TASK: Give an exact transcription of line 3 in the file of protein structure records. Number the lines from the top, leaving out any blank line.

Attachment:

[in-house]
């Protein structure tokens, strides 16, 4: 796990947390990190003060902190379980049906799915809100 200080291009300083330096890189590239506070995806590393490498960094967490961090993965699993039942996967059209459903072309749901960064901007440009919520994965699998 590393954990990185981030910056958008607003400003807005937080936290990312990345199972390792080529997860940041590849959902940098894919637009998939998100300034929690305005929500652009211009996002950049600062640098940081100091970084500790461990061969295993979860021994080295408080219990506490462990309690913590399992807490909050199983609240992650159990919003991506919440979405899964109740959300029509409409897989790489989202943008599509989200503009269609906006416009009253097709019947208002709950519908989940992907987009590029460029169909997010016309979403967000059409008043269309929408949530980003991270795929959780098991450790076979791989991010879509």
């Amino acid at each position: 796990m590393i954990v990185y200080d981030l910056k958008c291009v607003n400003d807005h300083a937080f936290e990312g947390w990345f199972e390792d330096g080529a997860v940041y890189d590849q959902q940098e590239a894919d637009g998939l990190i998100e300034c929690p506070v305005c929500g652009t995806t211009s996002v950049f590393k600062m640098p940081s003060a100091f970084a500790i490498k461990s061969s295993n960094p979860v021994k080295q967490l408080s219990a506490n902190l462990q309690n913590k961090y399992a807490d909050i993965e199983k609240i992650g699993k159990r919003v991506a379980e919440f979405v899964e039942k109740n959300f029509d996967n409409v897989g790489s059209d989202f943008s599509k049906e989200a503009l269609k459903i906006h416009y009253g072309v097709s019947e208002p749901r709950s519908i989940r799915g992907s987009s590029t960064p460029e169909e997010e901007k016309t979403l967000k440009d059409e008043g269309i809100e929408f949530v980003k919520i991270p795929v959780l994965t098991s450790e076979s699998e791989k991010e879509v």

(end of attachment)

């Amino acid at each position: 796990m590393i954990v990185y200080d981030l910056k958008c291009v607003n400003d807005h300083a937080f936290e990312g947390w990345f199972e390792d330096g080529a997860v940041y890189d590849q959902q940098e590239a894919d637009g998939l990190i998100e300034c929690p506070v305005c929500g652009t995806t211009s996002v950049f590393k600062m640098p940081s003060a100091f970084a500790i490498k461990s061969s295993n960094p979860v021994k080295q967490l408080s219990a506490n902190l462990q309690n913590k961090y399992a807490d909050i993965e199983k609240i992650g699993k159990r919003v991506a379980e919440f979405v899964e039942k109740n959300f029509d996967n409409v897989g790489s059209d989202f943008s599509k049906e989200a503009l269609k459903i906006h416009y009253g072309v097709s019947e208002p749901r709950s519908i989940r799915g992907s987009s590029t960064p460029e169909e997010e901007k016309t979403l967000k440009d059409e008043g269309i809100e929408f949530v980003k919520i991270p795929v959780l994965t098991s450790e076979s699998e791989k991010e879509v």